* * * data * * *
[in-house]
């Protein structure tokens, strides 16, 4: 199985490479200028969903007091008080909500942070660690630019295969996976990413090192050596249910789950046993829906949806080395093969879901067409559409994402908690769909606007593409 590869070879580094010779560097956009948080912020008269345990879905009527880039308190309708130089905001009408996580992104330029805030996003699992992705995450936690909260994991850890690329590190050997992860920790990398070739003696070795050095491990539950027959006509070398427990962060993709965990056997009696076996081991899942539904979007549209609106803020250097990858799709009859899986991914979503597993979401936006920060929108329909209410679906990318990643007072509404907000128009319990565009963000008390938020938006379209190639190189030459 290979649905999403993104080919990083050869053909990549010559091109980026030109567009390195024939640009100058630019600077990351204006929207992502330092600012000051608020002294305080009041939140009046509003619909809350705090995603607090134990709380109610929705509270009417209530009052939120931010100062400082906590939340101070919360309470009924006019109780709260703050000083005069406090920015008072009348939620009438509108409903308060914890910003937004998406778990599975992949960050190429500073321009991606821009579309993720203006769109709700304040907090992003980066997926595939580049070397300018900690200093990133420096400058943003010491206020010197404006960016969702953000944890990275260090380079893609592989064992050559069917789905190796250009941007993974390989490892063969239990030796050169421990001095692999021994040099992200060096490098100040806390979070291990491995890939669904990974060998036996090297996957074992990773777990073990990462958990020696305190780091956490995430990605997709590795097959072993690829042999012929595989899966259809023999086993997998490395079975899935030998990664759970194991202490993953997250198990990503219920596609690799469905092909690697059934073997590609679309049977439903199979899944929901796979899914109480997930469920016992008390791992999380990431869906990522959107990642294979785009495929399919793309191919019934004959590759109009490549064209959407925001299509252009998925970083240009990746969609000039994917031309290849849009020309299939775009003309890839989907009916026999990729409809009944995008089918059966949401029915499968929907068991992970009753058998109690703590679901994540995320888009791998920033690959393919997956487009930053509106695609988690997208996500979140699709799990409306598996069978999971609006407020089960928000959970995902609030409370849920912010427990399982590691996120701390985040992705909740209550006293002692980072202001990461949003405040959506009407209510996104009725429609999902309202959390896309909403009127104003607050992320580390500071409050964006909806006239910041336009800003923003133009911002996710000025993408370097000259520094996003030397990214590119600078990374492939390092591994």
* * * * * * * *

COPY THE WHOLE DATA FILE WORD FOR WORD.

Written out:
[in-house]
């Protein structure tokens, strides 16, 4: 199985490479200028969903007091008080909500942070660690630019295969996976990413090192050596249910789950046993829906949806080395093969879901067409559409994402908690769909606007593409 590869070879580094010779560097956009948080912020008269345990879905009527880039308190309708130089905001009408996580992104330029805030996003699992992705995450936690909260994991850890690329590190050997992860920790990398070739003696070795050095491990539950027959006509070398427990962060993709965990056997009696076996081991899942539904979007549209609106803020250097990858799709009859899986991914979503597993979401936006920060929108329909209410679906990318990643007072509404907000128009319990565009963000008390938020938006379209190639190189030459 290979649905999403993104080919990083050869053909990549010559091109980026030109567009390195024939640009100058630019600077990351204006929207992502330092600012000051608020002294305080009041939140009046509003619909809350705090995603607090134990709380109610929705509270009417209530009052939120931010100062400082906590939340101070919360309470009924006019109780709260703050000083005069406090920015008072009348939620009438509108409903308060914890910003937004998406778990599975992949960050190429500073321009991606821009579309993720203006769109709700304040907090992003980066997926595939580049070397300018900690200093990133420096400058943003010491206020010197404006960016969702953000944890990275260090380079893609592989064992050559069917789905190796250009941007993974390989490892063969239990030796050169421990001095692999021994040099992200060096490098100040806390979070291990491995890939669904990974060998036996090297996957074992990773777990073990990462958990020696305190780091956490995430990605997709590795097959072993690829042999012929595989899966259809023999086993997998490395079975899935030998990664759970194991202490993953997250198990990503219920596609690799469905092909690697059934073997590609679309049977439903199979899944929901796979899914109480997930469920016992008390791992999380990431869906990522959107990642294979785009495929399919793309191919019934004959590759109009490549064209959407925001299509252009998925970083240009990746969609000039994917031309290849849009020309299939775009003309890839989907009916026999990729409809009944995008089918059966949401029915499968929907068991992970009753058998109690703590679901994540995320888009791998920033690959393919997956487009930053509106695609988690997208996500979140699709799990409306598996069978999971609006407020089960928000959970995902609030409370849920912010427990399982590691996120701390985040992705909740209550006293002692980072202001990461949003405040959506009407209510996104009725429609999902309202959390896309909403009127104003607050992320580390500071409050964006909806006239910041336009800003923003133009911002996710000025993408370097000259520094996003030397990214590119600078990374492939390092591994």